It’s detailed in Appendix A (8) of the CBA under the title “Physical Condition” and states: “Player represents to Club that he is and will maintain himself in excellent physical condition. Player will undergo a complete physical examination by the Club physician upon Club request, during which physical examination Player agrees to make full and complete disclosure of any physical or mental condition known to him which might impair his performance under this contract and to respond fully and in good faith when questioned by the Club physician about such condition. If Player fails to establish or maintain his excellent physical condition to the satisfaction of the Club physician, or make the required full and complete disclosure and good faith responses to the Club physician, then Club may terminate this contract.”
NEW YORK GIANTS
ESPN.com’s Josina Anderson finds some Giants willing to anonymously pile on Coach Ben McAdoo:
Two New York Giants players told ESPN’s Josina Anderson that head coach Ben McAdoo no longer has the support of his 1-7 team.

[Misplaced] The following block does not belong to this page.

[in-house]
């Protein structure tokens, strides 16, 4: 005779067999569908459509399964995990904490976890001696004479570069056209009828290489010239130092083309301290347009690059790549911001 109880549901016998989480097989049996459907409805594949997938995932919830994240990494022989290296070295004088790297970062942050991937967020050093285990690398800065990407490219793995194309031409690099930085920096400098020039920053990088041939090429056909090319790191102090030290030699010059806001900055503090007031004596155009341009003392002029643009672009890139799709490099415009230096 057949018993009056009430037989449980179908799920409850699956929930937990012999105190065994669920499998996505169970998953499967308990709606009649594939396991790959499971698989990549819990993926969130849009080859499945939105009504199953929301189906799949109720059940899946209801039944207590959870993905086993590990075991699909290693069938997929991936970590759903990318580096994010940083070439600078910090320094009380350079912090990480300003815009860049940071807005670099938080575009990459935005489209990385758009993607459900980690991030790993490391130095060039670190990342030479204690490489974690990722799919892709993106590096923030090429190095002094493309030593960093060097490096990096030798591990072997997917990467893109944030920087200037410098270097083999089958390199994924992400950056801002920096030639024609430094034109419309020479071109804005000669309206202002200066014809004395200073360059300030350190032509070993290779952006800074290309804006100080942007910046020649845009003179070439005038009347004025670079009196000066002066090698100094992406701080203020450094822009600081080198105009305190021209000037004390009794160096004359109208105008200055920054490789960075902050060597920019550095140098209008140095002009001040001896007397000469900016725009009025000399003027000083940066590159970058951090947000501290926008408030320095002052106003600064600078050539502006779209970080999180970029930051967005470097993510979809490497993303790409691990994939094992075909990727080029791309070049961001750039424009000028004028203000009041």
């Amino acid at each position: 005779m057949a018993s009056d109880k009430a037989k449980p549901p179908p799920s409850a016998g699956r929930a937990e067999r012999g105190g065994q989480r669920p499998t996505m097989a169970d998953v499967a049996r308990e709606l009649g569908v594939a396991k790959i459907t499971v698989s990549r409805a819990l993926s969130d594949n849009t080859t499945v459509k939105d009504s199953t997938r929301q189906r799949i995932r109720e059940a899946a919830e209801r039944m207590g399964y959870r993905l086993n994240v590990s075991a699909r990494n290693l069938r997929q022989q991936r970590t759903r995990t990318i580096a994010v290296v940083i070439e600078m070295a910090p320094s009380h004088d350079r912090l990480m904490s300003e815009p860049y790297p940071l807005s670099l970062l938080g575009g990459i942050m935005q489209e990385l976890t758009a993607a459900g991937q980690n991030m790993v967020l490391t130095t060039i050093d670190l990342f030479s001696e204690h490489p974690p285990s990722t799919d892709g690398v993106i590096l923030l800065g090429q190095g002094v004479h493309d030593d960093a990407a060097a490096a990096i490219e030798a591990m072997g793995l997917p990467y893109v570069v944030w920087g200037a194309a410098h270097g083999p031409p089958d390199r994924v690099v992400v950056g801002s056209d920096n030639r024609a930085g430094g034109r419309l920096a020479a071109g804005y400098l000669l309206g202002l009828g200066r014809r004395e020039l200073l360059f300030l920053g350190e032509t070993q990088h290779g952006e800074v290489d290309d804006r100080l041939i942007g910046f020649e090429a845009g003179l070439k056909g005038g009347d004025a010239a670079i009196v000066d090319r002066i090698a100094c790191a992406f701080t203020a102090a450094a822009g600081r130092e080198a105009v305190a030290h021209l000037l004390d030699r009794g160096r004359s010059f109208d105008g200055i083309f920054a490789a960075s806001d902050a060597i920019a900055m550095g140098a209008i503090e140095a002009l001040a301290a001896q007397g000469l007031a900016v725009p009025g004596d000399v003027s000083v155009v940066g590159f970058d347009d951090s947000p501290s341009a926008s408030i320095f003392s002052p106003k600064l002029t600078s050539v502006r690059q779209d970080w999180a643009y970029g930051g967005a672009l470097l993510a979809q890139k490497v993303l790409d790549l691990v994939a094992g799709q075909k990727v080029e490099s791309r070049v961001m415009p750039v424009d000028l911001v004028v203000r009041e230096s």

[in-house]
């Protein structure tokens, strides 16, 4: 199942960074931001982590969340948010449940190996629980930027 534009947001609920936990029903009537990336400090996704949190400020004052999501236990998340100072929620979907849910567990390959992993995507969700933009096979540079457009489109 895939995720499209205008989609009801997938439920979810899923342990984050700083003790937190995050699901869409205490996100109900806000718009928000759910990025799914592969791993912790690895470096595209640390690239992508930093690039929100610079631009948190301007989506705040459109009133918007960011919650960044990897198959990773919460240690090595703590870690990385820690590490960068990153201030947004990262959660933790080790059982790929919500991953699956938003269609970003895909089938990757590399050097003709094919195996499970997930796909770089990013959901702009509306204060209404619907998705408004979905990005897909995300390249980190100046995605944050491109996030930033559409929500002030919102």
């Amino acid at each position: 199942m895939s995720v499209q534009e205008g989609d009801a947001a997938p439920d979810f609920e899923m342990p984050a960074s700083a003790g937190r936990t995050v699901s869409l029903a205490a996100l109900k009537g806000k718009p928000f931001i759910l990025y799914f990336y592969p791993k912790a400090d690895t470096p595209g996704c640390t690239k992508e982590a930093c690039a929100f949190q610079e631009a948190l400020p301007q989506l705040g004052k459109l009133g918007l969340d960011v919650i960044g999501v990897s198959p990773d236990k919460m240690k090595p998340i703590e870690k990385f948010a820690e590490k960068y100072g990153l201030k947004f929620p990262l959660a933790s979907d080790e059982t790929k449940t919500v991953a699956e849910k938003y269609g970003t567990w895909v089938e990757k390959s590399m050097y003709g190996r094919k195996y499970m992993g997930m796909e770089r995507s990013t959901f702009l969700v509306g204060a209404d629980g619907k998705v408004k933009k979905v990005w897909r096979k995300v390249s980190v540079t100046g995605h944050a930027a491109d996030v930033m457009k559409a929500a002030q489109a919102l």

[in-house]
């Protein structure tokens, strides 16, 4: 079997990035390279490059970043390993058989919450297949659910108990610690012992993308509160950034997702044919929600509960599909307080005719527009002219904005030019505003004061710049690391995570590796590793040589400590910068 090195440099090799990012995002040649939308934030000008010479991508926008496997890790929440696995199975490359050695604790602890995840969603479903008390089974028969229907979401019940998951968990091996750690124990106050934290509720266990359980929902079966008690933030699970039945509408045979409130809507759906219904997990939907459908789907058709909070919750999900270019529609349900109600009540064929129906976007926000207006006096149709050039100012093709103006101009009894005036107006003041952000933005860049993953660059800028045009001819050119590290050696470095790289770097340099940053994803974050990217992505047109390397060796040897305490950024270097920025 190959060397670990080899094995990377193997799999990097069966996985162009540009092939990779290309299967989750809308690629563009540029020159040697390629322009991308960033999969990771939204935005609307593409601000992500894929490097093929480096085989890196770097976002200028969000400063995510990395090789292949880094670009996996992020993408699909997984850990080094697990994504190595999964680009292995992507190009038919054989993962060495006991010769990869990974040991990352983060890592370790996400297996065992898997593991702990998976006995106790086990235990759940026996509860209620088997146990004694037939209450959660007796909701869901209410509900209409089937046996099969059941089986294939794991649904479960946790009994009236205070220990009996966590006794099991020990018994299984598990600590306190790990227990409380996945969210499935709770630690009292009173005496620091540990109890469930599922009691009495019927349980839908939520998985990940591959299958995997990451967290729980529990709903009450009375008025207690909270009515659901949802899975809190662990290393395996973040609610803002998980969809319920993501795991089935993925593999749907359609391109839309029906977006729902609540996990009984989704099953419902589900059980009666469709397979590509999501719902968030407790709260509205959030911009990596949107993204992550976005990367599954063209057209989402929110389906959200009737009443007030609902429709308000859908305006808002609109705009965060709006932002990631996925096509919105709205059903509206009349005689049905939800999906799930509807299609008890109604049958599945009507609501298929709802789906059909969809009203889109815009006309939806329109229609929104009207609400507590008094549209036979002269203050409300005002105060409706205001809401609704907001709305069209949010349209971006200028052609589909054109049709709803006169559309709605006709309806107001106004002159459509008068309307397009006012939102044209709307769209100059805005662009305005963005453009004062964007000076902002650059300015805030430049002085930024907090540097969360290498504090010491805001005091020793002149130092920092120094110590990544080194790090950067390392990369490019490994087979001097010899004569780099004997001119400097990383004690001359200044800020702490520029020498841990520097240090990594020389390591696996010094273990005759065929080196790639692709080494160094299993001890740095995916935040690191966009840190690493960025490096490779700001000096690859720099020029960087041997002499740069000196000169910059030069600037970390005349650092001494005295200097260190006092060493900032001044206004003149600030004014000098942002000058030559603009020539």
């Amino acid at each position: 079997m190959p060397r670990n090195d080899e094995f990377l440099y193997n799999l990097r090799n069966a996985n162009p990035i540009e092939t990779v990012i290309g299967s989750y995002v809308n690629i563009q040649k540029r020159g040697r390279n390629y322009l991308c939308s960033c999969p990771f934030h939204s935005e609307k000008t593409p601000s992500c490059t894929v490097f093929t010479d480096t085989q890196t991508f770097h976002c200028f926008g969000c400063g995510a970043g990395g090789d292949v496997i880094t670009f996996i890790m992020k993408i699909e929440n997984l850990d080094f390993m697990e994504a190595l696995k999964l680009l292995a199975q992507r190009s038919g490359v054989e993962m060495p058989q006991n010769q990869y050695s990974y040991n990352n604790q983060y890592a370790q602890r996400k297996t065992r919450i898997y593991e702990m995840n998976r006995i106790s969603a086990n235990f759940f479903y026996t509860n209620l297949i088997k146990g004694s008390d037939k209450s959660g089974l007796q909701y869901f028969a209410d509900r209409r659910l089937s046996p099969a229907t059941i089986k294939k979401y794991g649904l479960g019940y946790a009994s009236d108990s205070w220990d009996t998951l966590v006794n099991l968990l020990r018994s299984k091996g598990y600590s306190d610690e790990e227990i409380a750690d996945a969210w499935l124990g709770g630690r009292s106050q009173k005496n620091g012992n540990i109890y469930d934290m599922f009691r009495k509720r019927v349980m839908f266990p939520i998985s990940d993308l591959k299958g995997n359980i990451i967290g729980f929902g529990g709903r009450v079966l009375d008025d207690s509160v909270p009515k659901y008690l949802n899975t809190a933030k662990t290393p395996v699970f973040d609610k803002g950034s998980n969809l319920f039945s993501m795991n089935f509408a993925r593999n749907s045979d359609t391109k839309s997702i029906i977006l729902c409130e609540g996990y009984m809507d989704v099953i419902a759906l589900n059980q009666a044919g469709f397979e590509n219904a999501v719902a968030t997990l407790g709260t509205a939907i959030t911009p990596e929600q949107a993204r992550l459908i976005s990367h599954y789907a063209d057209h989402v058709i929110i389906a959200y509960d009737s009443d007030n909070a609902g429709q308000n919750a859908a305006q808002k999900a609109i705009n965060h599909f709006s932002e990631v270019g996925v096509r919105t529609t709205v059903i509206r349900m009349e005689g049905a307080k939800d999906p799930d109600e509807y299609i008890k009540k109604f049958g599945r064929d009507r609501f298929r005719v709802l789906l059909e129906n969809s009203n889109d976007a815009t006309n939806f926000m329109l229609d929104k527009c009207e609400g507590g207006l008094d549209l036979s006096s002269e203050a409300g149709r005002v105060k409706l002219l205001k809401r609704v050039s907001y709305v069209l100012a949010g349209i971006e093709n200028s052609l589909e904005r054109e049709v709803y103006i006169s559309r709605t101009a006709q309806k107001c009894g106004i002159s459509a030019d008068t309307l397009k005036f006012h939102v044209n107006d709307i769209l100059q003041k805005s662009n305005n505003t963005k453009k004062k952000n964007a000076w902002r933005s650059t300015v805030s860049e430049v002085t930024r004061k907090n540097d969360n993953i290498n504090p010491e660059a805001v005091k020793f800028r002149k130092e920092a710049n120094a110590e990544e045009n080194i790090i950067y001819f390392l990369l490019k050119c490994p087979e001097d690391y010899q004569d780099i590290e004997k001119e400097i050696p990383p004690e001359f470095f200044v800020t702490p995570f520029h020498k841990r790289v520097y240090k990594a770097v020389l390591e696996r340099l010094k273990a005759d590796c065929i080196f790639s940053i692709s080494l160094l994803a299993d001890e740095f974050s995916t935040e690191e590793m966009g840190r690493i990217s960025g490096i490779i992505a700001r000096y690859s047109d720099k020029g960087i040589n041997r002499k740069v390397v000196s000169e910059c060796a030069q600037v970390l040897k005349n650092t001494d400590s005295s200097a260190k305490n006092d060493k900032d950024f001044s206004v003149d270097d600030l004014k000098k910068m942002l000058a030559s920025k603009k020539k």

“McAdoo has lost this team,” one player who asked to remain anonymous told Anderson. “He’s got us going 80 percent on Saturdays before we get on a plane to play a game. It’s wild. Changed our off day. He’s dishing out fines like crazy. Suspended two of our stars when we need them the most. Throws us under the bus all the time. He’s ran us into the ground and people wonder why we’ve been getting got.”
A second player who also requested anonymity told Anderson: “Guys are giving up on the season and nothing’s being done. Guys just don’t care anymore.”
Those comments from both players came last week, before the Giants lost 51-17 to the Los Angeles Rams at MetLife Stadium in one of the worst home losses in the team’s history.
On Wednesday, the two players reiterated the comments, with one saying the coach “didn’t really have anything for us” at halftime of that game, and the other saying, “I feel like we really don’t got a leader in Coach McAdoo.”